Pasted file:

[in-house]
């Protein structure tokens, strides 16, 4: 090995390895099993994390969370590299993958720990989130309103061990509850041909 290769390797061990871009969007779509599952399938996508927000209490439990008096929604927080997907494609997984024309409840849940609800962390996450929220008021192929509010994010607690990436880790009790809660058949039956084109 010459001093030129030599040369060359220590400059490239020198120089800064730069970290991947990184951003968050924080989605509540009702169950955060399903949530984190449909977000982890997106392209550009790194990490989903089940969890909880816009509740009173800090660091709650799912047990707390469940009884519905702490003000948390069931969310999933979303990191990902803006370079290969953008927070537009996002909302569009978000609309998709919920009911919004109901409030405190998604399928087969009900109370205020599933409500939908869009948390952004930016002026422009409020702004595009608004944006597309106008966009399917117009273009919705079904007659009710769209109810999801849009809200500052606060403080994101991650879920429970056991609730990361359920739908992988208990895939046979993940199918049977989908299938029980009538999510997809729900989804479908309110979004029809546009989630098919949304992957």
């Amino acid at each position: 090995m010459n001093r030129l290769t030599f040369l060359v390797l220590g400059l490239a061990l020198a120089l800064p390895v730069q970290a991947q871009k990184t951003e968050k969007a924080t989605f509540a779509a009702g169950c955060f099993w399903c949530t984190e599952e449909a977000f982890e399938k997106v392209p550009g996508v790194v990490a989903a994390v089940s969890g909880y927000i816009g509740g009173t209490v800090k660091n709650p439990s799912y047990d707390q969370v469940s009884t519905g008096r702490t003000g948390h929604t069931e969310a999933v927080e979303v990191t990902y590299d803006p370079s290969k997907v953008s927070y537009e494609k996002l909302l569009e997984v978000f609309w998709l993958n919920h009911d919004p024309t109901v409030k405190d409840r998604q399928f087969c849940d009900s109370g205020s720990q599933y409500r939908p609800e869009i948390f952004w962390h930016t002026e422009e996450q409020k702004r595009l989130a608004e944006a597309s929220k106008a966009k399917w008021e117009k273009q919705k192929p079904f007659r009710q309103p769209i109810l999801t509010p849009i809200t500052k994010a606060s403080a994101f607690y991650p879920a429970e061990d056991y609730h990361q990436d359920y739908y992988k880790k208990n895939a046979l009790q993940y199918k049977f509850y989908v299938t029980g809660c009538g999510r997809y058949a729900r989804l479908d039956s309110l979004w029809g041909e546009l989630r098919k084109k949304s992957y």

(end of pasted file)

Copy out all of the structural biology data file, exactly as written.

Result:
[in-house]
């Protein structure tokens, strides 16, 4: 090995390895099993994390969370590299993958720990989130309103061990509850041909 290769390797061990871009969007779509599952399938996508927000209490439990008096929604927080997907494609997984024309409840849940609800962390996450929220008021192929509010994010607690990436880790009790809660058949039956084109 010459001093030129030599040369060359220590400059490239020198120089800064730069970290991947990184951003968050924080989605509540009702169950955060399903949530984190449909977000982890997106392209550009790194990490989903089940969890909880816009509740009173800090660091709650799912047990707390469940009884519905702490003000948390069931969310999933979303990191990902803006370079290969953008927070537009996002909302569009978000609309998709919920009911919004109901409030405190998604399928087969009900109370205020599933409500939908869009948390952004930016002026422009409020702004595009608004944006597309106008966009399917117009273009919705079904007659009710769209109810999801849009809200500052606060403080994101991650879920429970056991609730990361359920739908992988208990895939046979993940199918049977989908299938029980009538999510997809729900989804479908309110979004029809546009989630098919949304992957």
């Amino acid at each position: 090995m010459n001093r030129l290769t030599f040369l060359v390797l220590g400059l490239a061990l020198a120089l800064p390895v730069q970290a991947q871009k990184t951003e968050k969007a924080t989605f509540a779509a009702g169950c955060f099993w399903c949530t984190e599952e449909a977000f982890e399938k997106v392209p550009g996508v790194v990490a989903a994390v089940s969890g909880y927000i816009g509740g009173t209490v800090k660091n709650p439990s799912y047990d707390q969370v469940s009884t519905g008096r702490t003000g948390h929604t069931e969310a999933v927080e979303v990191t990902y590299d803006p370079s290969k997907v953008s927070y537009e494609k996002l909302l569009e997984v978000f609309w998709l993958n919920h009911d919004p024309t109901v409030k405190d409840r998604q399928f087969c849940d009900s109370g205020s720990q599933y409500r939908p609800e869009i948390f952004w962390h930016t002026e422009e996450q409020k702004r595009l989130a608004e944006a597309s929220k106008a966009k399917w008021e117009k273009q919705k192929p079904f007659r009710q309103p769209i109810l999801t509010p849009i809200t500052k994010a606060s403080a994101f607690y991650p879920a429970e061990d056991y609730h990361q990436d359920y739908y992988k880790k208990n895939a046979l009790q993940y199918k049977f509850y989908v299938t029980g809660c009538g999510r997809y058949a729900r989804l479908d039956s309110l979004w029809g041909e546009l989630r098919k084109k949304s992957y």